We as people are innately categorical. What I mean by this is that as a way of defining, distinguishing and organizing something for our own personal perception of a thing, we place things into categories that we believe they fit in.
For me, hummers go in the douchebag category and beaters go into the poor college student category.
Does this mean than anyone who drives a hummer is a douchebag? Of course not. Is everyone who drives a beater a poor college student? Nope. Is this true often enough that it’s a stereotype that multiple people come up with? Absolutely. That’s why those characterizations or judgements have been made.
What does this have to do with journalism? Oh just about everything. It affects what you write, how you say it, how you cover something, who’s going to read your articles, if people are going to agree or disagree with things that you’ve said.
The most controversial place that I’ve seen this affect journalistic writing is when writing about race. The blunt and outright displays of racism are less commonplace today but the microaggressions of racism still plague us.
The store security guard that follows you around while shopping because of your age, the way you’re dressed or your skin color. Being complimented by friends or colleagues saying that you’re one of the “special” or “good” ones because you act like a decent human being and not the unfair stereotype where they’ve filed you.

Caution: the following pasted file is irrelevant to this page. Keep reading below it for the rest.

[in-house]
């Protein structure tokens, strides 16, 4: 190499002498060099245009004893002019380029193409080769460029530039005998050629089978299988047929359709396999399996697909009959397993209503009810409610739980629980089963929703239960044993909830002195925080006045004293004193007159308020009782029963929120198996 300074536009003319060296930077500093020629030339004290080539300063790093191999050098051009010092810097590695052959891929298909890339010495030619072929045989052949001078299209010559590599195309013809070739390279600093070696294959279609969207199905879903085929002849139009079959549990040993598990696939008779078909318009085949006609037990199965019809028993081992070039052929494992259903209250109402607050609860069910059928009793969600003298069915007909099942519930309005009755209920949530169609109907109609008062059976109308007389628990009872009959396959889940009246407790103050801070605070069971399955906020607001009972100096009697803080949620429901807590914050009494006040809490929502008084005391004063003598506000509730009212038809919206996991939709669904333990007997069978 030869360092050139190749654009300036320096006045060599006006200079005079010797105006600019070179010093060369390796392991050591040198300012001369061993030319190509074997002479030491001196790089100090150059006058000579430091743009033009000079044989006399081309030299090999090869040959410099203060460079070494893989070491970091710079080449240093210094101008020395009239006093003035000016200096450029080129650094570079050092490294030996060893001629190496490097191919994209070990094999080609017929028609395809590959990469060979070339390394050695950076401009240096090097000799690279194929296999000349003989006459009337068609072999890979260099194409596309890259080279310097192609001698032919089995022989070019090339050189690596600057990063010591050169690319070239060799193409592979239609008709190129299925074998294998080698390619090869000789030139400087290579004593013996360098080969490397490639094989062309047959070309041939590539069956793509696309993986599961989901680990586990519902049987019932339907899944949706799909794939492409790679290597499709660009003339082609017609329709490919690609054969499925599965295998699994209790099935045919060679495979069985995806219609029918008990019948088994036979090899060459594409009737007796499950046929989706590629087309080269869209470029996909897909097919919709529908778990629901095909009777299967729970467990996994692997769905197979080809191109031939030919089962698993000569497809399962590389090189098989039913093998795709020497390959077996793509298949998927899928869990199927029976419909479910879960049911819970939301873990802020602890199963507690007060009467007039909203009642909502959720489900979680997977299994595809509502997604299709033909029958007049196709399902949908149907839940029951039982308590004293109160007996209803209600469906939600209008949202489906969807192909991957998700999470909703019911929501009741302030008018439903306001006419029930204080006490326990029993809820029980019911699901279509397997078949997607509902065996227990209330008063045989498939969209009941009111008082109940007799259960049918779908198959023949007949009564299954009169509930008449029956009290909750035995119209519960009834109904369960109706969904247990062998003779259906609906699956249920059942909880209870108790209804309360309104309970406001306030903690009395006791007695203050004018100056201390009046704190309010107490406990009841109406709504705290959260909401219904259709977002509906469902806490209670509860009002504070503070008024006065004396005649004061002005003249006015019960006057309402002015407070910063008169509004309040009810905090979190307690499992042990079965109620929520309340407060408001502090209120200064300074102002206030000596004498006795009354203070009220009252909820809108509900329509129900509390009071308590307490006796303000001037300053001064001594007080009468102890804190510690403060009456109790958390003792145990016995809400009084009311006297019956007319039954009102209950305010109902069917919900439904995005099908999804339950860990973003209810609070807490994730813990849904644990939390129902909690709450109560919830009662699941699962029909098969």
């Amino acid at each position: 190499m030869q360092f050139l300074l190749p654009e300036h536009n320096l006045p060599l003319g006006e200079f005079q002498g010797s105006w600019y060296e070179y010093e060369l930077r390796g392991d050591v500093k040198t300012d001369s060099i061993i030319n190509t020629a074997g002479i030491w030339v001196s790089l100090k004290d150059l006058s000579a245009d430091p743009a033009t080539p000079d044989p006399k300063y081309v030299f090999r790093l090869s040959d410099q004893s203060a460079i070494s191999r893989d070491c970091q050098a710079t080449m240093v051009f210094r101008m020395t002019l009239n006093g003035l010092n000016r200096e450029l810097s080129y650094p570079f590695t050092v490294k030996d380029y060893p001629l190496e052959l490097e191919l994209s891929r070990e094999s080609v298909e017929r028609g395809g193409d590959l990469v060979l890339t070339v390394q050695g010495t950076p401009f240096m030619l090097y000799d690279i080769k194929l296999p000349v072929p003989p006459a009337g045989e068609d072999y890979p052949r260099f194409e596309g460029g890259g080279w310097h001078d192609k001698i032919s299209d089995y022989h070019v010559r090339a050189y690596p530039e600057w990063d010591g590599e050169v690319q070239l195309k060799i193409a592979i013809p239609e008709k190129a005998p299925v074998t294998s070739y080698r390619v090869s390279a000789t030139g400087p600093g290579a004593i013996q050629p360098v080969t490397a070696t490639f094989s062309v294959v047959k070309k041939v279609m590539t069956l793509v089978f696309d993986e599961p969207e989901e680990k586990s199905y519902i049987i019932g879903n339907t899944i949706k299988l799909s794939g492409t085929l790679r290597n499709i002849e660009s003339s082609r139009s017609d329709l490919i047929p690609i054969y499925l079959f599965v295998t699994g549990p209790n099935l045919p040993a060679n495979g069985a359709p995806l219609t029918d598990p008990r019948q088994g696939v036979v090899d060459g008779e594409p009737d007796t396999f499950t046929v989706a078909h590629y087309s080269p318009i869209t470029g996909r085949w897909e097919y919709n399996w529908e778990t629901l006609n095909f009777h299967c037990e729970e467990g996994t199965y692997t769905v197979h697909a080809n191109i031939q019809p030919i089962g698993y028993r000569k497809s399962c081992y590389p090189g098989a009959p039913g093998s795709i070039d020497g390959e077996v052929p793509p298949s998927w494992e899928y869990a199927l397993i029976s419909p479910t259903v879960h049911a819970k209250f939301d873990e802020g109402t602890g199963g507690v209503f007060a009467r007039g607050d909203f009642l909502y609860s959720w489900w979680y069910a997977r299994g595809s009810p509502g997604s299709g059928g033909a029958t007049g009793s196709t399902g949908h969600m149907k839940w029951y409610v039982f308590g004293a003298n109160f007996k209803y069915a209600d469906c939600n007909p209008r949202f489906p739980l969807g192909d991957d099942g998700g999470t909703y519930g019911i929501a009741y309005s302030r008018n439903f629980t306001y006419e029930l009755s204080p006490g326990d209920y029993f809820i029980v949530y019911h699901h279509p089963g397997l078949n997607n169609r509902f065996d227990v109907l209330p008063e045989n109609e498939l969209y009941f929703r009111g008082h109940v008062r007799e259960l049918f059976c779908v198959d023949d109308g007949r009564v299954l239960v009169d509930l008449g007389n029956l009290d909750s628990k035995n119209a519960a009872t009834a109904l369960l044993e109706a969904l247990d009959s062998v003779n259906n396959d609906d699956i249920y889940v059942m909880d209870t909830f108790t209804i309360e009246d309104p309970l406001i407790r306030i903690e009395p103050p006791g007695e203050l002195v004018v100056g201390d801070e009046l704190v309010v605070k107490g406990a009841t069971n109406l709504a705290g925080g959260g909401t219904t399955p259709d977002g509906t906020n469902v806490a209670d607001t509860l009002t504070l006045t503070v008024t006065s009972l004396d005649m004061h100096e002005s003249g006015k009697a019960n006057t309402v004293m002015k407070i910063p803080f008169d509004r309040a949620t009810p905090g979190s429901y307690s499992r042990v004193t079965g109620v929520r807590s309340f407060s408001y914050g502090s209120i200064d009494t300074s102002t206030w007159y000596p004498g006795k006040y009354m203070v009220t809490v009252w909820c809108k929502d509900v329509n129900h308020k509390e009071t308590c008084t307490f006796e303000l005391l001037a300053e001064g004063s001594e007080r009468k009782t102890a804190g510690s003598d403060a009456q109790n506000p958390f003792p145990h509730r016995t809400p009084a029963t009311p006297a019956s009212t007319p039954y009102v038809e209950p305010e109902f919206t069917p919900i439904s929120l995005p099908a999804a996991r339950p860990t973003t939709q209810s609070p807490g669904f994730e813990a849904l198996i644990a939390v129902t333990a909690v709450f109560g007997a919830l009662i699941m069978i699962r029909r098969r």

These are all microaggressions that are slowly but surely tearing us apart.
One of the more known examples of racist media framing was back in 2005 when Hurricane Katrina terrorized the east coast. Black people were described as “looting” grocery stores while white people “found” food in abandoned grocery stores.
How can we as journalists keep ourselves out of our stories and be unbiased when we automatically, habitually and innately use words that paint people in such a negative light?